In January, the USDA revised its forecast for Chinese pork imports and production upwards, compared to its outlook in October. For now at least, Chinese import demand for pork in 2021 is still expected to be below the 2020 level. However, several weeks have passed since then, and more data has been published. The year on year fall in import demand may not be quite as much as expected, if domestic production is curtailed.
Any decline in the supply of pigs has not fed through to the price of pork. The supply and demand for pork itself appears to be more stable, with recent reductions in wholesale prices.
document, plus links, charts
African Swine Fever Variants Discovered in China, Posing a Threat to Pork Production
Mervyn Piesse, Research Manager, Global Food and Water Crises Research Programme
via Futures Directions International (AU) - 10 March 2021
While African Swine Fever remains contained in China, a resurgence of the disease would delay efforts to rebuild the swine herd after several years of decline, reduce global grain prices and increase the cost of meat.
An outbreak of African Swine Fever (ASF) in 2018-19 led to the cull of about 200 million pigs in China and reduced the Chinese swine herd by almost 50 per cent. The spread of the virus and the cull that followed it reduced the global pork supply by an estimated 25 per cent. The number of ASF cases declined significantly in the second half of 2020, leading the Chinese Ministry of Agriculture and Rural Affairs (MARA) to claim that the swine herd had returned to about 90 per cent of its pre-cull size. It aims to return the swine herd to its pre-cull size by June 2021. The virus is also present in parts of Europe and Africa and has spread into most of South-East Asia and the Koreas.
China is the largest producer and consumer of pork, which is the main source of protein for the country’s 1.4 billion people. Chinese meat consumption declined to its lowest point in more than a decade in 2020, leading to suggestions that consumers are moving away from meat as a symbol of wealth.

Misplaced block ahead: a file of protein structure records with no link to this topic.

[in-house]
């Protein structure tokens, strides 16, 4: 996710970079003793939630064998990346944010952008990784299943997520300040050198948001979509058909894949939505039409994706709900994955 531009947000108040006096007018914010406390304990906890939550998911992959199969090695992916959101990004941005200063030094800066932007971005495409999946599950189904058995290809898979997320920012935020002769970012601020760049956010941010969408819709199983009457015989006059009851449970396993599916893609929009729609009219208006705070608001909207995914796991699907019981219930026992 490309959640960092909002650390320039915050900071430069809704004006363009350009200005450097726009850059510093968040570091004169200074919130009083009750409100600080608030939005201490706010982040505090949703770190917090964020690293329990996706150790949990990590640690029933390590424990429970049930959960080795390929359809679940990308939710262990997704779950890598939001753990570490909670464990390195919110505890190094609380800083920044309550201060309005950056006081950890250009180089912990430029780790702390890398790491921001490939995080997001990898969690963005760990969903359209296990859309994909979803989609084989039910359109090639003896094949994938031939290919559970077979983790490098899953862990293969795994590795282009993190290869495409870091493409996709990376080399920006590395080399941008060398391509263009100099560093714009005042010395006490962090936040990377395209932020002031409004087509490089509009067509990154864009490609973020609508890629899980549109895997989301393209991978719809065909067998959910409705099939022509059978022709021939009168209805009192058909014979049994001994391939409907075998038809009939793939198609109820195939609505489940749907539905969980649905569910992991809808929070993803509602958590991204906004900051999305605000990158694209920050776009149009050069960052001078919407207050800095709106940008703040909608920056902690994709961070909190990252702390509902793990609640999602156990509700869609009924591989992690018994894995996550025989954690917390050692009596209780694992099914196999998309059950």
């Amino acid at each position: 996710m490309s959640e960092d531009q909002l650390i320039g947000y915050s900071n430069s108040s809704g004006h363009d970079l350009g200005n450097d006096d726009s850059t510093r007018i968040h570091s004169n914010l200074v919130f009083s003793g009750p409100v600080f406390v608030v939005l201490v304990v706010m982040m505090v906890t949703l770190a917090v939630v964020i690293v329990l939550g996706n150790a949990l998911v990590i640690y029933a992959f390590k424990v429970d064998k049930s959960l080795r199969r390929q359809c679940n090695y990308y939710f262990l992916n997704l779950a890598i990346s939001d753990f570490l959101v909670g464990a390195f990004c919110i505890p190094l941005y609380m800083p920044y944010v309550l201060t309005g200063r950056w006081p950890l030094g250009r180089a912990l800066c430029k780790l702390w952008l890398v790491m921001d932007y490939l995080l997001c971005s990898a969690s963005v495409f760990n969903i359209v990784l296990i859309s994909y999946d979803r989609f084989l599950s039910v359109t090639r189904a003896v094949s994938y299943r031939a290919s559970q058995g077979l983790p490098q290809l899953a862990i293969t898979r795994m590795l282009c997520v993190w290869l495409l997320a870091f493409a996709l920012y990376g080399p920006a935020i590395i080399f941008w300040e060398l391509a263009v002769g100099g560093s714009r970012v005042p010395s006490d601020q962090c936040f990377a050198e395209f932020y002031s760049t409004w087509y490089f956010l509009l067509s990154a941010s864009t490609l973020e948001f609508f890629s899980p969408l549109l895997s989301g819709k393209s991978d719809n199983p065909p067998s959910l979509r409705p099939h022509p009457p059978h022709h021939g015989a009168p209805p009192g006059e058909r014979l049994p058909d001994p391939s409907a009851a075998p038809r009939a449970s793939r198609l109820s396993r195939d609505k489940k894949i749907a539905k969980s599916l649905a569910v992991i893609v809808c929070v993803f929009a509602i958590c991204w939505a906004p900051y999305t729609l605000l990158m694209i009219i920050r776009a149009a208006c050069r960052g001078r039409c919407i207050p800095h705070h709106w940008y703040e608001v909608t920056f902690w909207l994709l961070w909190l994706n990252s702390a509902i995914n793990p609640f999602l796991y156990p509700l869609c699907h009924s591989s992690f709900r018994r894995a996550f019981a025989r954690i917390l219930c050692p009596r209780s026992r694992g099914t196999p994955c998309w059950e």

After the large cull of the country’s swine herd, China distributed pork from its strategic reserve to stabilise prices (between 2018 and 2019 the price of pork more than doubled). The size of that reserve is a state secret, but it is estimated that reserves declined by about 452,000 tonnes between September 2019 and August 2020. As the pork supply was still considerably lower than usual in 2020, it is possible that reserve supplies have been exhausted. Pork imports more than doubled in 2020, compared to a year earlier and, as the market supplemented pork with other meat products, imports of other kinds of meat also increased over 2019-20. Some of that demand could be attributed to the state rebuilding the strategic reserve.
MARA claims that ASF is under control and that the swine herd recovery is better than expected. The reported production numbers do not always reflect reality, however, as provincial governments often report larger production quantities to meet central government targets. The pork industry still faces considerable hurdles in rebuilding, especially as ASF has not been completely contained.
High pork prices encouraged Chinese farmers to rebuild their herds, but ASF continues to spread in China (albeit at lower rates than previously). New variants of ASF have also been discovered in China and are believed to have spread through the use of unlicenced vaccines. There are anecdotal reports that seven to eight million pigs have been culled in recent months as a result of the new variants.
There is currently no effective vaccine against the virus and Beijing has urged farmers not to use any vaccines in its treatment...
more, including links